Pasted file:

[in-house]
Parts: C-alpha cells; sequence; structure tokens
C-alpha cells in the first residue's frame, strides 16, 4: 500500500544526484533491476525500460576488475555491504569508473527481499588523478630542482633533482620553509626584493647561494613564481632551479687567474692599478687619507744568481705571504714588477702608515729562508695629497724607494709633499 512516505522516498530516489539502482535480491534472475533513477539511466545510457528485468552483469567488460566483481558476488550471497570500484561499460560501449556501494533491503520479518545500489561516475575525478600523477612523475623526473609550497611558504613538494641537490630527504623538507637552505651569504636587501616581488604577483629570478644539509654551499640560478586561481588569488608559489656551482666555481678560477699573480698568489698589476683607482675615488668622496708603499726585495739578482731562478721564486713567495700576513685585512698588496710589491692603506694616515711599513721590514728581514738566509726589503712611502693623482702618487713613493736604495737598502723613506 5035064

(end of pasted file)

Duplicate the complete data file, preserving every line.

[in-house]
Parts: C-alpha cells; sequence; structure tokens
C-alpha cells in the first residue's frame, strides 16, 4: 500500500544526484533491476525500460576488475555491504569508473527481499588523478630542482633533482620553509626584493647561494613564481632551479687567474692599478687619507744568481705571504714588477702608515729562508695629497724607494709633499 512516505522516498530516489539502482535480491534472475533513477539511466545510457528485468552483469567488460566483481558476488550471497570500484561499460560501449556501494533491503520479518545500489561516475575525478600523477612523475623526473609550497611558504613538494641537490630527504623538507637552505651569504636587501616581488604577483629570478644539509654551499640560478586561481588569488608559489656551482666555481678560477699573480698568489698589476683607482675615488668622496708603499726585495739578482731562478721564486713567495700576513685585512698588496710589491692603506694616515711599513721590514728581514738566509726589503712611502693623482702618487713613493736604495737598502723613506 5035064